Love ham and cheddar in your eggs? Whip up this satisfying frittata for a Sunday brunch. Making it at home will help you control portion size and resist high-calorie sides like bacon, sausage, or home fries.
Peppers and onions add great flavor for few calories
Swap the cheddar cheese for a low-fat version
Leftovers are delicious warmed up or at room temperature
Add 1½ c of sliced cantaloupe for a sweet ending
Total calories: 396
Melt 1 tablespoon of the butter in a large (12″) nonstick skillet over low heat. Add the onion, bell pepper, 1/4 teaspoon of the salt, and 1/4 teaspoon of the pepper. Cook, stirring occasionally, until tender-crisp, 3 to 4 minutes. Stir in the ham and cook for 1 minute, stirring occasionally. Transfer to a plate.
Separate the eggs, placing the yolks in a medium-size bowl and the whites in a large bowl. Lightly beat the yolks with the water, the remaining 1/4 teaspoon salt, and the remaining 1/4 teaspoon pepper. Beat the egg whites until they form stiff, but not dry, peaks. Fold the yolks into the whites.
Melt the remaining 1 tablespoon butter in the skillet over low heat. Pour in the eggs and spread them evenly with a rubber spatula. Scatter the ham mixture and cheese (if using) over the top, cover, and cook until the eggs are set, 25 to 30 minutes. Slide the frittata onto a plate and serve immediately (puffiness will subside in 5 to 7 minutes).
1 can (28 oz) Muir Glen™ organic diced tomatoes, undrained
2 cups chopped fully cooked smoked sausage
1 tablespoon parsley flakes
1/2 teaspoon dried thyme leaves
1/2 teaspoon salt
1/4 teaspoon pepper
1/4 teaspoon red pepper sauce
3/4 pound uncooked peeled deveined medium shrimp, thawed if frozen
4 cups hot cooked rice (brown rice)
In 3 1/2- to 6-quart slow cooker, mix all ingredients except shrimp and rice.
Cover; cook on Low heat setting 7 to 8 hours (or High heat setting 3 to 4 hours).
Stir in shrimp. If needed, reduce heat setting to Low; cover and cook on Low heat setting about 1 hour longer or until shrimp are pink and firm. Serve jambalaya with rice.Note: This recipe was tested in slow cookers with heating elements in the side and bottom of the cooker, not in cookers that stand only on a heated base. For slow cookers with just a heated base, follow the manufacturer’s directions for layering ingredients and choosing a temperature.
(Total time will vary with appliance and setting.)
Heat up this Cajun favorite by sprinkling with more red pepper sauce just before serving. If you want to use fresh parsley and thyme, add them with the shrimp so the flavor isn’t lost during the long cooking.
Spicy and smoky, andouille sausage is traditionally used for this dish. If you’re in a more mellow mode, leftover ham works just as well.
Spray the inside of a 1/2-cup measuring cup with cooking spray. For each serving press the hot rice into the cup. Place the cup upside down in the bottom of a bowl, and unmold the rice. Spoon the jambalaya around the mound of rice. Serve with warm crusty French bread.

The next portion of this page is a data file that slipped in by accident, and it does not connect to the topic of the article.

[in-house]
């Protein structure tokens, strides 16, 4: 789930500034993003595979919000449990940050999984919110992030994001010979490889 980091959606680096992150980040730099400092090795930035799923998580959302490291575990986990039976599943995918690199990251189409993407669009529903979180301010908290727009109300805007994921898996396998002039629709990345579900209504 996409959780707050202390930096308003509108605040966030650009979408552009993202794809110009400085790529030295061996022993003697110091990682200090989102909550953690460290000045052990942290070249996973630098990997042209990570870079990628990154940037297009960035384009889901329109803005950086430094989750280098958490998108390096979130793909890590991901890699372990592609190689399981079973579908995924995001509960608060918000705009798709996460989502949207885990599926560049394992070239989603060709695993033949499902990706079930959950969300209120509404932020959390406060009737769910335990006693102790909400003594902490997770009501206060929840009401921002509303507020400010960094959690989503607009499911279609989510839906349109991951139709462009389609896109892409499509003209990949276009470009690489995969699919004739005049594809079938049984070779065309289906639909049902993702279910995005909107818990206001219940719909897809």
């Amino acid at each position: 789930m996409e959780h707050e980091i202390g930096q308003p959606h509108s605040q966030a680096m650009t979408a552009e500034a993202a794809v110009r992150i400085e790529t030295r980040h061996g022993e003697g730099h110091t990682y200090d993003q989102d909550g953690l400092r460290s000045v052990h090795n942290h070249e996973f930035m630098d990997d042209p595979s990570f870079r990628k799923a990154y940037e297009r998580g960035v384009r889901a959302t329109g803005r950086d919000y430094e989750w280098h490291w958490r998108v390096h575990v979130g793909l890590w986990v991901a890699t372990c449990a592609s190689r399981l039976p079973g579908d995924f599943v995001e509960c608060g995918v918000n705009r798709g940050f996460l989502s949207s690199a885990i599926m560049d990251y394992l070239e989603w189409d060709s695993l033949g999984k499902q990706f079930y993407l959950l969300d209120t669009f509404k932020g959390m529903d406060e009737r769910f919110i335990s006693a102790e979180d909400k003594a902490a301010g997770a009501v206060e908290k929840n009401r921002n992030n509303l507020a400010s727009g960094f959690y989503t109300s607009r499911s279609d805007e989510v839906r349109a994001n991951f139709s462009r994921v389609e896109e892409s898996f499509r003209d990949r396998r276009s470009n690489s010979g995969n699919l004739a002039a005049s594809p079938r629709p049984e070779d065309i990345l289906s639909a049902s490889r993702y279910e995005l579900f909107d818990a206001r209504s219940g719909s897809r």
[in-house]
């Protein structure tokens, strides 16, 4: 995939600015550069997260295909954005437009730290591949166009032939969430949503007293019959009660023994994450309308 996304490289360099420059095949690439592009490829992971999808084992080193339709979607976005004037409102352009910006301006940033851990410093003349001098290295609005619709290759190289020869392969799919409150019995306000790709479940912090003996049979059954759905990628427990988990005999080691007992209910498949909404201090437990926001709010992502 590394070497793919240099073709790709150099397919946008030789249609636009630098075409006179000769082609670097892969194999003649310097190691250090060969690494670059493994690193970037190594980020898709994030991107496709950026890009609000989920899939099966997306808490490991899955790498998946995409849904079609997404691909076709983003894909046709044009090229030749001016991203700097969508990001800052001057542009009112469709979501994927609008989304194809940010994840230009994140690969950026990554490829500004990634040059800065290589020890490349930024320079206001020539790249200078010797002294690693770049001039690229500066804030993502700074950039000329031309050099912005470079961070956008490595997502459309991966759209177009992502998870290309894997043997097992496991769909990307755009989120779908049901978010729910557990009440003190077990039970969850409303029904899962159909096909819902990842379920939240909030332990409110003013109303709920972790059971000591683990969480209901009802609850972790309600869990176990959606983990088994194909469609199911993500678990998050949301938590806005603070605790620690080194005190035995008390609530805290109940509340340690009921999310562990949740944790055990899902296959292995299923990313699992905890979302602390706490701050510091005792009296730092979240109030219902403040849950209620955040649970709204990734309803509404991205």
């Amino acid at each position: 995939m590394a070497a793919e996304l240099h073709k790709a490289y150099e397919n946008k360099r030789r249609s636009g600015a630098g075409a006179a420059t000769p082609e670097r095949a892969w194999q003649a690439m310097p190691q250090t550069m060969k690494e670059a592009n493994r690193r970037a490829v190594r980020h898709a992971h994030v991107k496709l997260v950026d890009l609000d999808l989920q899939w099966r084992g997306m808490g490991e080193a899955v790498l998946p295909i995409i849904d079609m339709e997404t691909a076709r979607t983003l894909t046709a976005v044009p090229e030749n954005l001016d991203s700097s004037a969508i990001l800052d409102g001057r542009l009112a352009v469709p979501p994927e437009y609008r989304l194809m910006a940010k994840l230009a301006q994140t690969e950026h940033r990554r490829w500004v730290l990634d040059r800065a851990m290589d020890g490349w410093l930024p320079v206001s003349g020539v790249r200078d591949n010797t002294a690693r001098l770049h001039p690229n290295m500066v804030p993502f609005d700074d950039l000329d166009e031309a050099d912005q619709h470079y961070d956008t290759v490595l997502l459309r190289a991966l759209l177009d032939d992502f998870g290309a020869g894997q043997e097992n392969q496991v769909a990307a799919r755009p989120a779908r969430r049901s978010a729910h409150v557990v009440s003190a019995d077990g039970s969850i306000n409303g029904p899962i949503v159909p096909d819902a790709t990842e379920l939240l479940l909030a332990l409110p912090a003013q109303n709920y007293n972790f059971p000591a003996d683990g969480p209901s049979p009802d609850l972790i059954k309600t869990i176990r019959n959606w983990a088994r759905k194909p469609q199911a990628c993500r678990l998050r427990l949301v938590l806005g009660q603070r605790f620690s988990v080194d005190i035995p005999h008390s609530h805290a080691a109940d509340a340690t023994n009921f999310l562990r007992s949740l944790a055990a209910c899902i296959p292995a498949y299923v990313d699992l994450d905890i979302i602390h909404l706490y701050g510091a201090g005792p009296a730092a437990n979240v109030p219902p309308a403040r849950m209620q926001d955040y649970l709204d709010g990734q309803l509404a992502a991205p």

Avocado Superpower: fights fat, the monounsaturated fat in avocados help fight belly fat. People who consumed monounsaturated fats lost more stomach bulge than those eating the same number of calories but less of the fats, a study in the journal Diabetes Care finds.
How it works Blood sugar peaks can signal your body to store fat around your midsection, but monounsaturated fats stop the spikes, thwarting fat accumulation. Half an avocado contains 10 grams of the healthy fats. The American Heart Association recommends a total fat intake of 25 to 35 percent of your calories with saturated fats limited to less than 7 percent and trans fats less than 1 percent. Avocados contain mostly unsaturated fats, with only about 2 grams of saturated fat and 0 grams of trans fat in a 1-ounce serving. This makes avocados a part of a heart-healthy diet (it is recommended to have 1 medium avocado a day).The key to a healthy diet is eating in moderation, which includes nutrient-dense foods like avocados. However, you can incorporate avocados into your everyday diet because the rich flavor and creamy texture make them a perfect replacement for other foods that contain saturated fats, like butter, cheese and sour cream. Place avocado slices on your sandwich to replace the cheese and mayo. Top your baked potato with mashed avocado instead of butter and sour cream to add taste, increase the nutrients and decrease saturated fat. Avocados can be used in homemade ice cream, on bagels, in salads or in smoothies. The possibilities are endless.
In a blender, process 1 sliced banana, 1/4 cup quick-cooking oats, 1/4 cup nonfat plan Greek yogurt, 1/2 cup 1 percent milk, 1/2 cup crushed ice, 1 tablespoon natural peanut butter, 1 tsp maple syrup and a pinch of nutmeg until smooth.